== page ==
The Fall 2017 Philosophy Colloquium Series presents Jona Vance, Northern Arizona University. The title of his talk is "Perceptual Uncertainty." (Abstract below.)
Friday, Oct 6, 3-5pm, Maloney Seminar Room, Social Sciences 224.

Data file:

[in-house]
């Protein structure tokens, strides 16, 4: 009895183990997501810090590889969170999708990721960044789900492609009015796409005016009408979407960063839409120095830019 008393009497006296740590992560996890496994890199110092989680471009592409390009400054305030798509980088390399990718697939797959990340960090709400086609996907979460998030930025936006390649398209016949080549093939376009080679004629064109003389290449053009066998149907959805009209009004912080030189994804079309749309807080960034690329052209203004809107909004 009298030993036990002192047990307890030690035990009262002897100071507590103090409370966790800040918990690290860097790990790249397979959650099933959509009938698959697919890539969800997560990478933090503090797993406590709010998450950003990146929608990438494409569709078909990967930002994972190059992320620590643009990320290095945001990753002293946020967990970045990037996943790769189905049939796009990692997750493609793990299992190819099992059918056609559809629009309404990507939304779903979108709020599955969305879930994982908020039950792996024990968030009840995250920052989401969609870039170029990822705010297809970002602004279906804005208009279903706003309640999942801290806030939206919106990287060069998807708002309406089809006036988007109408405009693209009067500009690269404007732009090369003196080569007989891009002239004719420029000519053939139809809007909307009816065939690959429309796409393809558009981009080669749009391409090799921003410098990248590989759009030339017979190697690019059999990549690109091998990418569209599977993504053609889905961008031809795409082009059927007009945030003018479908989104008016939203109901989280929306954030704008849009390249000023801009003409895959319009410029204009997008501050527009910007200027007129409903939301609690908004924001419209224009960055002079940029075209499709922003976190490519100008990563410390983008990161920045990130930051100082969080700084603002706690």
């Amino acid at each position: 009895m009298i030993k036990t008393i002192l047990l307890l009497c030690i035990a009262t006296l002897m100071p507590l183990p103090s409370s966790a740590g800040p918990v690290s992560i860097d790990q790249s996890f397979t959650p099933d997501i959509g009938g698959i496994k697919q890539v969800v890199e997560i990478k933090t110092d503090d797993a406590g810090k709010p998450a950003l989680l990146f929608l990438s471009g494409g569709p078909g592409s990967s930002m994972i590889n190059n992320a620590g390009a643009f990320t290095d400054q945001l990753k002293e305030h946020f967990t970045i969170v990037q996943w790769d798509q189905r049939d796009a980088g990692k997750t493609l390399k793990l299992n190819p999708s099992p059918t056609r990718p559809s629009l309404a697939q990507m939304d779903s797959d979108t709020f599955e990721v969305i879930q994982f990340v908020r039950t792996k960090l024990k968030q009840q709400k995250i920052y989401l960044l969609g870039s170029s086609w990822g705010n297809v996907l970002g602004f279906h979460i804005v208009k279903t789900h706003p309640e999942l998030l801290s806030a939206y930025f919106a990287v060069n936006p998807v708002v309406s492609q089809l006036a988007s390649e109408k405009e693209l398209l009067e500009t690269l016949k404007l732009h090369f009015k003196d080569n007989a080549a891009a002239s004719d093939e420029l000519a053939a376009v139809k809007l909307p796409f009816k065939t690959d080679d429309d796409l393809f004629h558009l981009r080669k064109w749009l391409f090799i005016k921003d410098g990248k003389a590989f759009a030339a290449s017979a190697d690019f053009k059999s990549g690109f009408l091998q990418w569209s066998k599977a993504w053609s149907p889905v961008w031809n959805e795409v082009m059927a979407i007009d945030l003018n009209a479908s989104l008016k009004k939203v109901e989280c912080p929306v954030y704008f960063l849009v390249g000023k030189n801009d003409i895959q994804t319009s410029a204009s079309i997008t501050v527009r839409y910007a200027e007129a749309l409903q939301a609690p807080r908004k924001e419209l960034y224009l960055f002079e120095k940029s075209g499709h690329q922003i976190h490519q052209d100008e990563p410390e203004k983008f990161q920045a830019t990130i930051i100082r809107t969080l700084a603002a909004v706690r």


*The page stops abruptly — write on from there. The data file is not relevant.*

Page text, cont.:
Consider the contrast between fixating on a daisy in the center of your visual field versus viewing it in the periphery. Or the contrast between viewing it in good light versus bad. Or on a clear day versus fog. Or with glasses on versus glasses off. These examples illustrate “perceptual uncertainty”. One way to model perceptual uncertainty is with post-perceptual judgments of varying confidence about your experience. However, this way misses that the kind of perceptual uncertainty at issue is intrinsic to experiences themselves. Another way to model perceptual uncertainty is with a probability distribution over competing contents all represented simultaneously in experience (e.g. a distribution over different shapes the daisy might have). However, this way is inconsistent with the accuracy conditions, “paint-like” quality, and “openness to the world” that characterizes perceptual experience. On the account I favor, perceptual experiences represent summaries of the probability distributions that are used in unconscious perceptual processing. More specifically, experiences include point-estimates for the shape, size, color, distance, etc. of objects in the environment and precision-estimates of the sensory signal. Both point-estimates and precision-estimates effect experiential phenomenology. I show that the account is independently motivated by work in vision science, that it explains the examples of perceptual uncertainty, and that it avoids the pitfalls of its rivals.